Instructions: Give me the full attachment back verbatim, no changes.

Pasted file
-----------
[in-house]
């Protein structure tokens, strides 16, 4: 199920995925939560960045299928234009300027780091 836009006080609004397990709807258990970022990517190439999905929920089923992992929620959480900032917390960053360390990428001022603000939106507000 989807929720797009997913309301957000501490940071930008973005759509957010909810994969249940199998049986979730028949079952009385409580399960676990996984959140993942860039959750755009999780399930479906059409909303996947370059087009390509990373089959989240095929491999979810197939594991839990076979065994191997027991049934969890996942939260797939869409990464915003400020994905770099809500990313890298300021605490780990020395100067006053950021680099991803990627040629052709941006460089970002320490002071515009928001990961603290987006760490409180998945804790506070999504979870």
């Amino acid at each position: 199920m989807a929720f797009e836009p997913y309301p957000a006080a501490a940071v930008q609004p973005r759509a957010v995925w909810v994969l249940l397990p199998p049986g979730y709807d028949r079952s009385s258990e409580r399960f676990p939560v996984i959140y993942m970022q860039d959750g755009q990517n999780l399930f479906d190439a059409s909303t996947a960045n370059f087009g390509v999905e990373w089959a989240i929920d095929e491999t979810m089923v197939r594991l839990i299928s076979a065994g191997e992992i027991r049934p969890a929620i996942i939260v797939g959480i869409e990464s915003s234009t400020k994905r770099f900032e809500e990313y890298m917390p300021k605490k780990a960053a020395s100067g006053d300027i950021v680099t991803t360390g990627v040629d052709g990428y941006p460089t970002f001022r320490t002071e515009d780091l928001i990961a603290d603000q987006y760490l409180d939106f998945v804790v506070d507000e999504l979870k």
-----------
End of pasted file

[in-house]
């Protein structure tokens, strides 16, 4: 199920995925939560960045299928234009300027780091 836009006080609004397990709807258990970022990517190439999905929920089923992992929620959480900032917390960053360390990428001022603000939106507000 989807929720797009997913309301957000501490940071930008973005759509957010909810994969249940199998049986979730028949079952009385409580399960676990996984959140993942860039959750755009999780399930479906059409909303996947370059087009390509990373089959989240095929491999979810197939594991839990076979065994191997027991049934969890996942939260797939869409990464915003400020994905770099809500990313890298300021605490780990020395100067006053950021680099991803990627040629052709941006460089970002320490002071515009928001990961603290987006760490409180998945804790506070999504979870």
């Amino acid at each position: 199920m989807a929720f797009e836009p997913y309301p957000a006080a501490a940071v930008q609004p973005r759509a957010v995925w909810v994969l249940l397990p199998p049986g979730y709807d028949r079952s009385s258990e409580r399960f676990p939560v996984i959140y993942m970022q860039d959750g755009q990517n999780l399930f479906d190439a059409s909303t996947a960045n370059f087009g390509v999905e990373w089959a989240i929920d095929e491999t979810m089923v197939r594991l839990i299928s076979a065994g191997e992992i027991r049934p969890a929620i996942i939260v797939g959480i869409e990464s915003s234009t400020k994905r770099f900032e809500e990313y890298m917390p300021k605490k780990a960053a020395s100067g006053d300027i950021v680099t991803t360390g990627v040629d052709g990428y941006p460089t970002f001022r320490t002071e515009d780091l928001i990961a603290d603000q987006y760490l409180d939106f998945v804790v506070d507000e999504l979870k």